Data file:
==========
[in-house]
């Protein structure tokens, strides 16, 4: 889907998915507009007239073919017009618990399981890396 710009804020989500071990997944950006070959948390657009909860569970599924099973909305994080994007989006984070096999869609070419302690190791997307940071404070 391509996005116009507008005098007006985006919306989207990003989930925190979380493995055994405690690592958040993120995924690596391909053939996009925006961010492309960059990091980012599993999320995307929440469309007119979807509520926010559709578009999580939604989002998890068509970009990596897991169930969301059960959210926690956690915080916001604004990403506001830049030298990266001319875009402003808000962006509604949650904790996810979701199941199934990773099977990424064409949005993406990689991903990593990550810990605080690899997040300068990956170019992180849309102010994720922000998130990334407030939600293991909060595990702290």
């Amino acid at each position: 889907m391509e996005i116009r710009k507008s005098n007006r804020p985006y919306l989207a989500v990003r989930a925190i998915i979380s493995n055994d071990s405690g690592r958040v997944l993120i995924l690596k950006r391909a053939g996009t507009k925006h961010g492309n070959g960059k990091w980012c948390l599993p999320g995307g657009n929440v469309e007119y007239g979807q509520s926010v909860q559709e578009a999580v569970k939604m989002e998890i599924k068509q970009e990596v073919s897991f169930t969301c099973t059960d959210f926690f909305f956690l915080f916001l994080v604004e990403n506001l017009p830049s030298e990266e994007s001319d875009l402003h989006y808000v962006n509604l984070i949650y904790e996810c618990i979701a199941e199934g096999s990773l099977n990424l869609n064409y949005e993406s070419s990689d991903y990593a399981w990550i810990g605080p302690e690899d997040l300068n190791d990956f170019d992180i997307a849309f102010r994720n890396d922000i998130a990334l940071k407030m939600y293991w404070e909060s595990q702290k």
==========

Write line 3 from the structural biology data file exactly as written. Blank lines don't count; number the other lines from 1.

């Amino acid at each position: 889907m391509e996005i116009r710009k507008s005098n007006r804020p985006y919306l989207a989500v990003r989930a925190i998915i979380s493995n055994d071990s405690g690592r958040v997944l993120i995924l690596k950006r391909a053939g996009t507009k925006h961010g492309n070959g960059k990091w980012c948390l599993p999320g995307g657009n929440v469309e007119y007239g979807q509520s926010v909860q559709e578009a999580v569970k939604m989002e998890i599924k068509q970009e990596v073919s897991f169930t969301c099973t059960d959210f926690f909305f956690l915080f916001l994080v604004e990403n506001l017009p830049s030298e990266e994007s001319d875009l402003h989006y808000v962006n509604l984070i949650y904790e996810c618990i979701a199941e199934g096999s990773l099977n990424l869609n064409y949005e993406s070419s990689d991903y990593a399981w990550i810990g605080p302690e690899d997040l300068n190791d990956f170019d992180i997307a849309f102010r994720n890396d922000i998130a990334l940071k407030m939600y293991w404070e909060s595990q702290k």